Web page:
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Julian Carranza’s restart with the Philadelphia Union one of the year’s best stories

Taking a look back at how the Union’s second-leading goal scorer bounced back after an under-the-radar loan move.

Carl Gulbish

One word that Inter Miami fans would use to sum up Julian Carranza’s time with the club? Disappointing.

At least that’s the language that SB Nation writer Saul Garcia used when Brotherly Game first asked him about the Union’s newest attacking acquisition in December 2021.

To Garcia’s credit, he recognized the potential that Carranza had, despite his struggles in Miami.

“He’s got talent, that much is clear. He was moderately successful in Argentina and failed in Miami. I do think with a stable team and coaching staff he can double his numbers,” he said.

Garcia undershot Carranza’s production numbers. In nearly 1,300 minutes played with Inter Miami, the Argentine scored just three goals and registered no assists. In just over 2,200 minutes with the Union in 2022, he scored 14 goals and registered nine assists.

Carranza tripled the number of shots he took in Philadelphia, and increased his shot-to-shots on target rate from 24% to 40%. He was also part of the most prolific attacking trio in Major League Soccer, where he, Mikael Uhre, and Daniel Gazdag combined for 49 goals.

While Carranza was not supposed to be the Union’s most prominent attacking signing of the 2021-’22 offseason, he frequently took the wheel as Uhre took time to get acclimated to playing in the United States.

While Uhre had a slower start to the season and failed to score in his first five games, Carranza recorded three goals in that same space. Carranza’s numbers weren’t the best in MLS, but after a performance against LAFC, the Argentine’s value soon became recognized.

A curling ball to earn a 2-2 draw on the road became the highlight of the match, and a cap to an exciting start to the season for Carranza. His connection with Gazdag was clear, and he was enjoying the soccer he was playing for Philadelphia.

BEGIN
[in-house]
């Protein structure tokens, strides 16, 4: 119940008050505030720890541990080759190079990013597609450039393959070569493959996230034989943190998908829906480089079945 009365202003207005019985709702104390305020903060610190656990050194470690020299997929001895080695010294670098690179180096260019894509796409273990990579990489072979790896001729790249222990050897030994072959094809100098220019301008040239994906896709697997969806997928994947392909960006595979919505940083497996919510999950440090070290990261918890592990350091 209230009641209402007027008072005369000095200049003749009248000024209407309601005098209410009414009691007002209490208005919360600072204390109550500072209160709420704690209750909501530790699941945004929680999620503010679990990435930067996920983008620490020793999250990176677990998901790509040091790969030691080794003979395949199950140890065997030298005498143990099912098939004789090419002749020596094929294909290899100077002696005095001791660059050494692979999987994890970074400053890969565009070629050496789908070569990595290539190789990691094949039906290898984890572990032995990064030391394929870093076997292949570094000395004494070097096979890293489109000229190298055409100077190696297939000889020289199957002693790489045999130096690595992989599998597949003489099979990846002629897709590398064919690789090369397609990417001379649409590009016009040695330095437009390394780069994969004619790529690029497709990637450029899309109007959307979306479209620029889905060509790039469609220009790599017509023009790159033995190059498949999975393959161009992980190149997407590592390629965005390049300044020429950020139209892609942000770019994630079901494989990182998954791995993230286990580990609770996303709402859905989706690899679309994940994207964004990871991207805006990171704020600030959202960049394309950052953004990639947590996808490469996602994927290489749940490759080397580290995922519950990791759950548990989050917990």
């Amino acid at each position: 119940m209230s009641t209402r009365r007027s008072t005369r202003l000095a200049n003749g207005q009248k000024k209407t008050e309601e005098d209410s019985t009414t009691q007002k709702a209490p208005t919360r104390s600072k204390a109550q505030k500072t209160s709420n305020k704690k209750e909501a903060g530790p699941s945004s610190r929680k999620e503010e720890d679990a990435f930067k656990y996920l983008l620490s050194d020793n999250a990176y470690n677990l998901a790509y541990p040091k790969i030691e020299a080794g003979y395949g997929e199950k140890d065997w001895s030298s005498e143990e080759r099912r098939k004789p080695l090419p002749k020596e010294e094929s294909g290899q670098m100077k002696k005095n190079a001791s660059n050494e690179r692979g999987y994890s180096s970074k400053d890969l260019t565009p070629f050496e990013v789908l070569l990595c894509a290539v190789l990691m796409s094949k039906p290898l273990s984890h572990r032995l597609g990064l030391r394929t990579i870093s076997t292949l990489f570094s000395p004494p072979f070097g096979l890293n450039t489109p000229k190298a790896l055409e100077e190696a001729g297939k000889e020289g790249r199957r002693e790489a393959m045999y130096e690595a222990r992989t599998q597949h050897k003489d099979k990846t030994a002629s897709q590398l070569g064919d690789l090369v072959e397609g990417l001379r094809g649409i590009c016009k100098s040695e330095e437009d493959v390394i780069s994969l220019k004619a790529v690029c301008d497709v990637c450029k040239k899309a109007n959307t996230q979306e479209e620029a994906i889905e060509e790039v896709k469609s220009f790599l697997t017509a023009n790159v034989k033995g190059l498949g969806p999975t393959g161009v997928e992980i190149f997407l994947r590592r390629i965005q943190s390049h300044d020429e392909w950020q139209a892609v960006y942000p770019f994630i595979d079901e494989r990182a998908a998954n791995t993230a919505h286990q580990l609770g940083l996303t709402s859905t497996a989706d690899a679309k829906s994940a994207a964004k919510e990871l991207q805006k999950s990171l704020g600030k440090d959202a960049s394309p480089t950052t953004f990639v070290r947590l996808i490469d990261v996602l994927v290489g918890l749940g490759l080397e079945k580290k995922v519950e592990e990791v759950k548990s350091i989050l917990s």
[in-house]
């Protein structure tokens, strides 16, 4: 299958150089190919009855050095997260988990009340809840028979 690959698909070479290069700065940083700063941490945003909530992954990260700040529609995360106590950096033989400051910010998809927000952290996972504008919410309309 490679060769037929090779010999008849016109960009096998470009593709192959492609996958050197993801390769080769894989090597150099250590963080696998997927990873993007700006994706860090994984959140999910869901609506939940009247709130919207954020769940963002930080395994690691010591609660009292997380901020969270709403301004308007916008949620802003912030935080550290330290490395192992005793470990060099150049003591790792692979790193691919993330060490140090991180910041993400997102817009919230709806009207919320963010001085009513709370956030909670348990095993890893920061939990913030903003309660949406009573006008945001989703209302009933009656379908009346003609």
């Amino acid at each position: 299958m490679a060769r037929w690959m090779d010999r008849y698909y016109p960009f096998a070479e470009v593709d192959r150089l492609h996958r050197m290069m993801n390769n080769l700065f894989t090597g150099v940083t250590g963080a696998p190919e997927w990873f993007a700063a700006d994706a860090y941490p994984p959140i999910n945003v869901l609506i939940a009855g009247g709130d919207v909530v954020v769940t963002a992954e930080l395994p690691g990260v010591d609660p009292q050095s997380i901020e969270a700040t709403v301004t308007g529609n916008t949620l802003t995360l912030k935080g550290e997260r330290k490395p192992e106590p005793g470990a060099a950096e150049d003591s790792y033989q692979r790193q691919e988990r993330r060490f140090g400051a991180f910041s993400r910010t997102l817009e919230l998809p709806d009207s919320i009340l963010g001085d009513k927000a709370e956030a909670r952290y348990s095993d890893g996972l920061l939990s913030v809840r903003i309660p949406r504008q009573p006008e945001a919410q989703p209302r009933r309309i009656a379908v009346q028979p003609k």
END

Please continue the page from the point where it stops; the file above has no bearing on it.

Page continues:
“[Daniel and I] understand each other even more and it’s showing on the field,” he said after that match at Banc of California Stadium.

However, in the back of the Carranza discussion’s in Philadelphia was always a harsh truth: Inter Miami still owned his contract. With how the forward had started to play in Philadelphia, his old club may be less likely to want to sell him without realizing his full potential.

After that LAFC match, Carranza began to take a back seat in the Union’s attack. He failed to score for the next seven matches and only registered one assist in that time.

However, if there’s any way to break a dry spell, it would be Carranza’s hat trick in the Union’s historic 7-0 thrashing of D.C. United.

A few days later, the forward earned a full contract with the Union. Philadelphia paid just $500,000 for the contract of one of the league’s better forwards.

As important as that move was to the Union’s front office, it surely mattered more to Carranza. The forward had not been quiet about his feelings toward the Miami locker room while still on loan, and had spoken highly of the atmosphere in Philadelphia.

Getting the contract worries off of his shoulders seemed to helped Carranza on the pitch, because he started scoring more when it mattered most.

As the Union entered the push for the top of the Eastern Conference, along with the push for a Supporters Shield, Carranza played his best of all season. In the 15 matches that close out the regular season, the forward notched seven goals and five assists.

In the Union’s playoff push, Carranza continued to contribute with a goal and assist in the Union’s revenge match in the Eastern Conference Final against New York City FC.

Carranza was not the Union’s leading goalscorer, nor did he lead the team in assists. However, Philadelphia likely doesn’t have the same season that it had without the Argentine.

While the award went to Carranza’s former teammate, fellow Argentine and noted cigarette connoisseur Gonzalo Higuain, Carranza made a case to be the MLS Comeback Player of the Year. While the young forward was not named a finalist, his name was often mentioned in discussions around the Union fanbase and around the league.

At just 22 years old, it’s hard to see Carranza dropping off anytime soon. If Philadelphia makes another run at a trophy next year, he’ll most certainly be a part of it.